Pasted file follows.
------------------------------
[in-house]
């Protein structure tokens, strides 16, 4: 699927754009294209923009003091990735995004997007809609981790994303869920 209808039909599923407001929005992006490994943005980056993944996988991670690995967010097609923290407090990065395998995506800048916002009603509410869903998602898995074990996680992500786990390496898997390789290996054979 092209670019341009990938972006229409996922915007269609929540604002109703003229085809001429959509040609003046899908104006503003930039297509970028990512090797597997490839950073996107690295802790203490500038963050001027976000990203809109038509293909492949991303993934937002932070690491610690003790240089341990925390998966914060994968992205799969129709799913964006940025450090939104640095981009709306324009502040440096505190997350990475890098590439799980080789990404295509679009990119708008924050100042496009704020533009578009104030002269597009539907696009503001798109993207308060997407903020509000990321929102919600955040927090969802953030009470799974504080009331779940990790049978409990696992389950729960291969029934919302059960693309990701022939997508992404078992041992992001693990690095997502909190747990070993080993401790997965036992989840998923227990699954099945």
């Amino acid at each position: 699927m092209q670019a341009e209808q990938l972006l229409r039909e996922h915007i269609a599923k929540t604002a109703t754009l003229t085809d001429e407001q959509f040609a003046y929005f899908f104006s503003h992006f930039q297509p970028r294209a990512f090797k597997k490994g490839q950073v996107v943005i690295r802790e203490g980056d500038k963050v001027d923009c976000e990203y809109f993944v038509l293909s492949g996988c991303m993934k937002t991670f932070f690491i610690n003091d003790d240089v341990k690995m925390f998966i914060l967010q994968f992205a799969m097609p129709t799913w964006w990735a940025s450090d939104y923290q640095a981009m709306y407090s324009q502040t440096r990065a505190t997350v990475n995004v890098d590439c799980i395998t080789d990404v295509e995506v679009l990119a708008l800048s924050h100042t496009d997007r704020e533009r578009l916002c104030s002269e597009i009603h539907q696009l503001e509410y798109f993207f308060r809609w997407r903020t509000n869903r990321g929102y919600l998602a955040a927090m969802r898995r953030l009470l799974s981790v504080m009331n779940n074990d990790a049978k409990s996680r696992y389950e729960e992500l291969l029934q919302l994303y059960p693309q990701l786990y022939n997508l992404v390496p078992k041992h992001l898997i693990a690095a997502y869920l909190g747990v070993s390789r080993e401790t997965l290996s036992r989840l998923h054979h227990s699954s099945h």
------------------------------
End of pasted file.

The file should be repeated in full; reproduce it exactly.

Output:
[in-house]
């Protein structure tokens, strides 16, 4: 699927754009294209923009003091990735995004997007809609981790994303869920 209808039909599923407001929005992006490994943005980056993944996988991670690995967010097609923290407090990065395998995506800048916002009603509410869903998602898995074990996680992500786990390496898997390789290996054979 092209670019341009990938972006229409996922915007269609929540604002109703003229085809001429959509040609003046899908104006503003930039297509970028990512090797597997490839950073996107690295802790203490500038963050001027976000990203809109038509293909492949991303993934937002932070690491610690003790240089341990925390998966914060994968992205799969129709799913964006940025450090939104640095981009709306324009502040440096505190997350990475890098590439799980080789990404295509679009990119708008924050100042496009704020533009578009104030002269597009539907696009503001798109993207308060997407903020509000990321929102919600955040927090969802953030009470799974504080009331779940990790049978409990696992389950729960291969029934919302059960693309990701022939997508992404078992041992992001693990690095997502909190747990070993080993401790997965036992989840998923227990699954099945």
């Amino acid at each position: 699927m092209q670019a341009e209808q990938l972006l229409r039909e996922h915007i269609a599923k929540t604002a109703t754009l003229t085809d001429e407001q959509f040609a003046y929005f899908f104006s503003h992006f930039q297509p970028r294209a990512f090797k597997k490994g490839q950073v996107v943005i690295r802790e203490g980056d500038k963050v001027d923009c976000e990203y809109f993944v038509l293909s492949g996988c991303m993934k937002t991670f932070f690491i610690n003091d003790d240089v341990k690995m925390f998966i914060l967010q994968f992205a799969m097609p129709t799913w964006w990735a940025s450090d939104y923290q640095a981009m709306y407090s324009q502040t440096r990065a505190t997350v990475n995004v890098d590439c799980i395998t080789d990404v295509e995506v679009l990119a708008l800048s924050h100042t496009d997007r704020e533009r578009l916002c104030s002269e597009i009603h539907q696009l503001e509410y798109f993207f308060r809609w997407r903020t509000n869903r990321g929102y919600l998602a955040a927090m969802r898995r953030l009470l799974s981790v504080m009331n779940n074990d990790a049978k409990s996680r696992y389950e729960e992500l291969l029934q919302l994303y059960p693309q990701l786990y022939n997508l992404v390496p078992k041992h992001l898997i693990a690095a997502y869920l909190g747990v070993s390789r080993e401790t997965l290996s036992r989840l998923h054979h227990s699954s099945h």